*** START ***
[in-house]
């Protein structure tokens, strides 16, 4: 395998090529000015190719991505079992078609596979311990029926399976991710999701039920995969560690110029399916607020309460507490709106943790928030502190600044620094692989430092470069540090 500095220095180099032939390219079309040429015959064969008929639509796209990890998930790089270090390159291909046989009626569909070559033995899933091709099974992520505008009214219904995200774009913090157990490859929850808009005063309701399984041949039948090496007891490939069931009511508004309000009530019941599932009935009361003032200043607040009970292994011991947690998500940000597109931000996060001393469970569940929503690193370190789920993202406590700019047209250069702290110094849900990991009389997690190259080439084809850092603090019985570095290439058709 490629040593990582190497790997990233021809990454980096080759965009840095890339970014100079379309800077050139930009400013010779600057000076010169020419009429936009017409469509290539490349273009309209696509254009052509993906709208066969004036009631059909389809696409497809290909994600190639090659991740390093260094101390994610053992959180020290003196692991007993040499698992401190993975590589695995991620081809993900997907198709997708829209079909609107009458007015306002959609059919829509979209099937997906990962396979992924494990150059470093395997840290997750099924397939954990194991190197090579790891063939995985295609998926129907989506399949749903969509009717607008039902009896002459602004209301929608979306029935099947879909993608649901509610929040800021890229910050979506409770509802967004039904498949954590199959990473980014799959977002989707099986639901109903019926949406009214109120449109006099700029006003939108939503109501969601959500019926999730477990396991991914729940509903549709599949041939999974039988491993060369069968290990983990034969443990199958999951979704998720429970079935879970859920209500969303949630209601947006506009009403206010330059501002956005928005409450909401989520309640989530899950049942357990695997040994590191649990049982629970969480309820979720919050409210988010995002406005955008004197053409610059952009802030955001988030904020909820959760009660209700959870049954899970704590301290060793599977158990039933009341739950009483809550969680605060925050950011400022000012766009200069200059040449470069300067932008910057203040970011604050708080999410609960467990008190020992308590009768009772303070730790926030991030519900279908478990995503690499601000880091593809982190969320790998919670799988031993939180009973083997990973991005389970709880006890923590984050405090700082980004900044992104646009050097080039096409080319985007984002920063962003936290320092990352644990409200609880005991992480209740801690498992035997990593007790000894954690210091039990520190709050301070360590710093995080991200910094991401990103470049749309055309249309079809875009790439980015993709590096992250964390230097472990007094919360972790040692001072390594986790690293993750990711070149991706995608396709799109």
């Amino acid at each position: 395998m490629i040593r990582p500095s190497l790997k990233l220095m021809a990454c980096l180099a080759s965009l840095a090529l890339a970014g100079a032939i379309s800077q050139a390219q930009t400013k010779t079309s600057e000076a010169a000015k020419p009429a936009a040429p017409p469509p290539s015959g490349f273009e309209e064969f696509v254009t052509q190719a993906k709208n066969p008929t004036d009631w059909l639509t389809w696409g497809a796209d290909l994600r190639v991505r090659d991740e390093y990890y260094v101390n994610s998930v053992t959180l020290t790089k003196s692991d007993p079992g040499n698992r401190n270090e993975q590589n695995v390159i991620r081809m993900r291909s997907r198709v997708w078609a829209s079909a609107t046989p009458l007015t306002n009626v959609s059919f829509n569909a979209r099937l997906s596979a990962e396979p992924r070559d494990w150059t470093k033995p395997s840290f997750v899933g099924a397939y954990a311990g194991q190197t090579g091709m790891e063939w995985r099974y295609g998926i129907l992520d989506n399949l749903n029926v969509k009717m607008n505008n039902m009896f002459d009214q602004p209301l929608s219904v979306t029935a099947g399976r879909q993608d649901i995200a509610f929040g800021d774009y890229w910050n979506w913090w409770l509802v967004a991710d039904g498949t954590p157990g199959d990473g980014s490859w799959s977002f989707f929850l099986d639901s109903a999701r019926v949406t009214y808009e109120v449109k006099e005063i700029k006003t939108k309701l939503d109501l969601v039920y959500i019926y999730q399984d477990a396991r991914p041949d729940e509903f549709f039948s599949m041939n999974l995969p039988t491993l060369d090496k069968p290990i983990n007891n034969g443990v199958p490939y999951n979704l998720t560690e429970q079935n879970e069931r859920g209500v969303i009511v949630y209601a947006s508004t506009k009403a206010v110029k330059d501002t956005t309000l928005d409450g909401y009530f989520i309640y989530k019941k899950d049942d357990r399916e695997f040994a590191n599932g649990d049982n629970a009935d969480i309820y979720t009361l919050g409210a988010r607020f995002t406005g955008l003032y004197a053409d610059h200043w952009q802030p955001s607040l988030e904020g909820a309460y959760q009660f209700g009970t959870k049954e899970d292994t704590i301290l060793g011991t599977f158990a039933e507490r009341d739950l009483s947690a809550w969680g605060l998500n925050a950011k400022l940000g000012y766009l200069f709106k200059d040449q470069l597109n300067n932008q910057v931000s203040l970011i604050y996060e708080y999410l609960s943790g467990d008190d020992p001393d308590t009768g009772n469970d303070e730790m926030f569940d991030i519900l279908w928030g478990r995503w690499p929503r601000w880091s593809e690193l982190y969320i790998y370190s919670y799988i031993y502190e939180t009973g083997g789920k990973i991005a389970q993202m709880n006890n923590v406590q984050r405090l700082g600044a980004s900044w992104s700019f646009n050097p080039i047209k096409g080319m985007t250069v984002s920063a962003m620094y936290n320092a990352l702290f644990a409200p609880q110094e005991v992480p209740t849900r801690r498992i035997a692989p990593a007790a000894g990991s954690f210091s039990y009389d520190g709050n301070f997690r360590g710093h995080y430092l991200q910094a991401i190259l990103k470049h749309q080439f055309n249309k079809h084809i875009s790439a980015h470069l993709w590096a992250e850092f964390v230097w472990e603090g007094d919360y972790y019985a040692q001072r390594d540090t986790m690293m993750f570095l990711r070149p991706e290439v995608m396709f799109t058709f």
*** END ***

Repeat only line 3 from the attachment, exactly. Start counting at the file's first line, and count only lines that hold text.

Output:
């Amino acid at each position: 395998m490629i040593r990582p500095s190497l790997k990233l220095m021809a990454c980096l180099a080759s965009l840095a090529l890339a970014g100079a032939i379309s800077q050139a390219q930009t400013k010779t079309s600057e000076a010169a000015k020419p009429a936009a040429p017409p469509p290539s015959g490349f273009e309209e064969f696509v254009t052509q190719a993906k709208n066969p008929t004036d009631w059909l639509t389809w696409g497809a796209d290909l994600r190639v991505r090659d991740e390093y990890y260094v101390n994610s998930v053992t959180l020290t790089k003196s692991d007993p079992g040499n698992r401190n270090e993975q590589n695995v390159i991620r081809m993900r291909s997907r198709v997708w078609a829209s079909a609107t046989p009458l007015t306002n009626v959609s059919f829509n569909a979209r099937l997906s596979a990962e396979p992924r070559d494990w150059t470093k033995p395997s840290f997750v899933g099924a397939y954990a311990g194991q190197t090579g091709m790891e063939w995985r099974y295609g998926i129907l992520d989506n399949l749903n029926v969509k009717m607008n505008n039902m009896f002459d009214q602004p209301l929608s219904v979306t029935a099947g399976r879909q993608d649901i995200a509610f929040g800021d774009y890229w910050n979506w913090w409770l509802v967004a991710d039904g498949t954590p157990g199959d990473g980014s490859w799959s977002f989707f929850l099986d639901s109903a999701r019926v949406t009214y808009e109120v449109k006099e005063i700029k006003t939108k309701l939503d109501l969601v039920y959500i019926y999730q399984d477990a396991r991914p041949d729940e509903f549709f039948s599949m041939n999974l995969p039988t491993l060369d090496k069968p290990i983990n007891n034969g443990v199958p490939y999951n979704l998720t560690e429970q079935n879970e069931r859920g209500v969303i009511v949630y209601a947006s508004t506009k009403a206010v110029k330059d501002t956005t309000l928005d409450g909401y009530f989520i309640y989530k019941k899950d049942d357990r399916e695997f040994a590191n599932g649990d049982n629970a009935d969480i309820y979720t009361l919050g409210a988010r607020f995002t406005g955008l003032y004197a053409d610059h200043w952009q802030p955001s607040l988030e904020g909820a309460y959760q009660f209700g009970t959870k049954e899970d292994t704590i301290l060793g011991t599977f158990a039933e507490r009341d739950l009483s947690a809550w969680g605060l998500n925050a950011k400022l940000g000012y766009l200069f709106k200059d040449q470069l597109n300067n932008q910057v931000s203040l970011i604050y996060e708080y999410l609960s943790g467990d008190d020992p001393d308590t009768g009772n469970d303070e730790m926030f569940d991030i519900l279908w928030g478990r995503w690499p929503r601000w880091s593809e690193l982190y969320i790998y370190s919670y799988i031993y502190e939180t009973g083997g789920k990973i991005a389970q993202m709880n006890n923590v406590q984050r405090l700082g600044a980004s900044w992104s700019f646009n050097p080039i047209k096409g080319m985007t250069v984002s920063a962003m620094y936290n320092a990352l702290f644990a409200p609880q110094e005991v992480p209740t849900r801690r498992i035997a692989p990593a007790a000894g990991s954690f210091s039990y009389d520190g709050n301070f997690r360590g710093h995080y430092l991200q910094a991401i190259l990103k470049h749309q080439f055309n249309k079809h084809i875009s790439a980015h470069l993709w590096a992250e850092f964390v230097w472990e603090g007094d919360y972790y019985a040692q001072r390594d540090t986790m690293m993750f570095l990711r070149p991706e290439v995608m396709f799109t058709f």